This Saturday, I wanted to hike something where lots of people would be around, since my usual hiking buddy had other plans and I would be flying solo. I settled for heading up LCC to Alta, where I figured lots of hikers would be taking advantage of the perfect weather. I ended up summitting 5 named peaks over 10,000′, including one more off the Wasatch 11′ers list.
Mt. Superior / Monte Cristo PeakMt. Superior – 11,040′ Monte Cristo Peak – 11,132′ 4 miles Vertical gain: 2700′ 3:58 car-to-car including about an hour of summit lounging
Monte Cristo Peak rises tall above Snowbird ski resort, and its sub-peak Mt. Superior (without enough prominence to count in the 11′ers list) is impressive looking from Alta. Some people climb the south ridge of Mt. Superior as a technical climb, which looks like a blast. Today I tackled the normal hiking route.
I started from the trailhead just past “Our Lady of the Snows” church and headed up to Cardiff Pass, which I had visited about a month earlier. I reached the pass in about 45 minutes and continued west along the use trail.
There were great views along the entire ridge run, in particular, to the North looking into Big Cottonwood Canyon. This is a big area for backcountry skiing because of the steep but not cliffy terrain.
After a while, the trail got steeper. There were a couple Class 3 spots but the moves were secure and the exposure to the south can be largely avoided if you stay on route.
Some rock on the ridge can be a bit loose but in general it is pretty good if you pay attention.
After just an hour and a half, I was on top of Mt. Superior! I took a couple shots, then took off down the ridge since I planned on eating breakfast on top of Monte Cristo, the real high point.
Getting to Monte Cristo took 10 minutes or so. It’s a walk. Breakfast time!
I chilled on the summit for quite a while and wanted to check whether my emergency phone would actually work, so I called up my dad and said hello. The views from the top were among the best I’ve seen since I have been in Utah, which is saying something. I think hands-down this is the coolest view of the lake (over the top of Mt. Olympus and the Wildcat Ridge). The sun was rising, it was a bit chilly, and I was loving all of it.
Eventually I finished my food and turned back. The scramble down was easier since the trail was easier to find.
I am not sure why, but skiers were all over the place today. More power to them.
On the way back to Cardiff Pass, I took a right turn instead of a left and ended up a few hundred yards southwest of the pass on steep but manageable scree slopes. If you hate loose rock and sidehilling (I hate both of those things) make sure you do not repeat this.
Mt. Wolverine LoopMt. Wolverine – 10,795′ Mt. Tuscarora – 10,600′ Sunset Peak – 10,648′ ~8.5 miles Vertical gain: ~2500′
3:50 car-to-car including many stops
By this time it was only about 10:15. What to do now? I looked at my map, and noticed how close I was to Mt. Wolverine… and being a Michigan alum, the opportunity was too much to ignore. I used the Twin Lakes Pass route, which starts at the same trailhead as Cardiff Pass but heads east instead of northwest, along a nicely graded Jeep trail. I cruised the 3 miles to the pass in about an hour, stopping to chat with a fellow hiker, Greg? who suggested that I make a loop out of it by traversing over the top of Mt. Wolverine and descending the Albion Pass road into the Alta ski area. That sounded good to me!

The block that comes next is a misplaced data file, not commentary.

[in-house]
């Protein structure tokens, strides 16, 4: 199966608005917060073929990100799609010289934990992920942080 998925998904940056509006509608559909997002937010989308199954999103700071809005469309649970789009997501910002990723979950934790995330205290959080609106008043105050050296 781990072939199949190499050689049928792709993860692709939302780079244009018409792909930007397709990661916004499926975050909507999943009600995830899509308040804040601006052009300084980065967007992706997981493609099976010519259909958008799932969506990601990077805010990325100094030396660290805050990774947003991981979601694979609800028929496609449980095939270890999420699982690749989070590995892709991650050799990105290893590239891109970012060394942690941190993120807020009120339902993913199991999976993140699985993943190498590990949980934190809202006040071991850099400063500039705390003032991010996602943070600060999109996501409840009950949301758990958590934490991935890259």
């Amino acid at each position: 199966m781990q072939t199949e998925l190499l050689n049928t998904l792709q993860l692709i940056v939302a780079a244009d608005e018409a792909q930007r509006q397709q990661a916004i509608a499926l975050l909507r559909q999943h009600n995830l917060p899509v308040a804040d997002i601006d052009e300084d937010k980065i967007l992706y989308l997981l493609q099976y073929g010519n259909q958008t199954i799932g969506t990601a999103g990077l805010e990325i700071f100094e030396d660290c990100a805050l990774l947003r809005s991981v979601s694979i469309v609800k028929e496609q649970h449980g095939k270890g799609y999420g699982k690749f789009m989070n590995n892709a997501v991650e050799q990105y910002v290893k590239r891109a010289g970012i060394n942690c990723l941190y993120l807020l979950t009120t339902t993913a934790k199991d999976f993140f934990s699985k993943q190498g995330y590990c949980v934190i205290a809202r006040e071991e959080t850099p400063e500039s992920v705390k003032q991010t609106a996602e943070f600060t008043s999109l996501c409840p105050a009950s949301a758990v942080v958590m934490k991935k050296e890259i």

The route to the top of Mt. Wolverine is an obvious use trail through the boulder field above Twin Lakes Pass – you can’t miss it.
At the top of the ridge is a small false-summit, called “Patsy Marley Peak” by the skiers, which provides a great view of the rest of the Wolverine ridge.
There is an impressive cirque (bowl) beneath Mt. Wolverine which avalanches repeatedly each winter.
Admittedly, I wouldn’t have gone out of my way to climb this one except for the Michigan connection, but the cool part about the summit view is that you are looking straight down Little Cottonwood towards Salt Lake City. There is also a nice set of rocks on the summit that make a nice wind shelter. I laid in the sun for about half an hour eating a sandwich and warming up before continuing along the ridge.
Next on the agenda was Mt. Tuscarora, which is a minor bump on the ridge south to Catherine Pass. Unremarkable except for a nice view of Sunset Peak, the final objective for the day.
I reached the pass about 15 minutes after leaving the top of Mt. Wolverine, and immediately climbed up the other side the 300′ required to reach the top of Sunset Peak. This is one of the most accessible peaks in the Wasatch, with a maintained trail and not much elevation gain from the Albion Basin summer road.
Sunset Peak was packed full of hikers but had some good views. Prepare for some big panoramas.
Another cool thing about Sunset Peak is that it sits on the divide of Alta Ski Resort in Little Cottonwood, and Brighton in Big Cottonwood, and you can get to it from either side or do the traverse.
I descended quickly from Sunset Peak back to Catherine Pass, then headed back to the car via Albion Basin, an alpine meadow above Alta Ski Resort. I’m glad I made a loop of the trip because this is definitely a more scenic route than the way I ascended.
The other nice thing about Albion Basin is that once the summer road opens (July 4 or so) you can drive a normal car up very high and avoid a lot of the elevation gain. I saw lots of families on this section of the hike.
I was trying to beat 4 hours for the loop, so I booked it down the ski hill, avoiding the long road walk in favor of some moderate ski runs which made a fine trail. There is sort of a gorge you need to avoid by heading right and picking up the snowcat track near the maintenance lot at the bottom. Walked about 1/4 mile along the pavement back to my car, and the day was done. 5 named peaks over 10,000′, and a great hike through some beautiful scenery.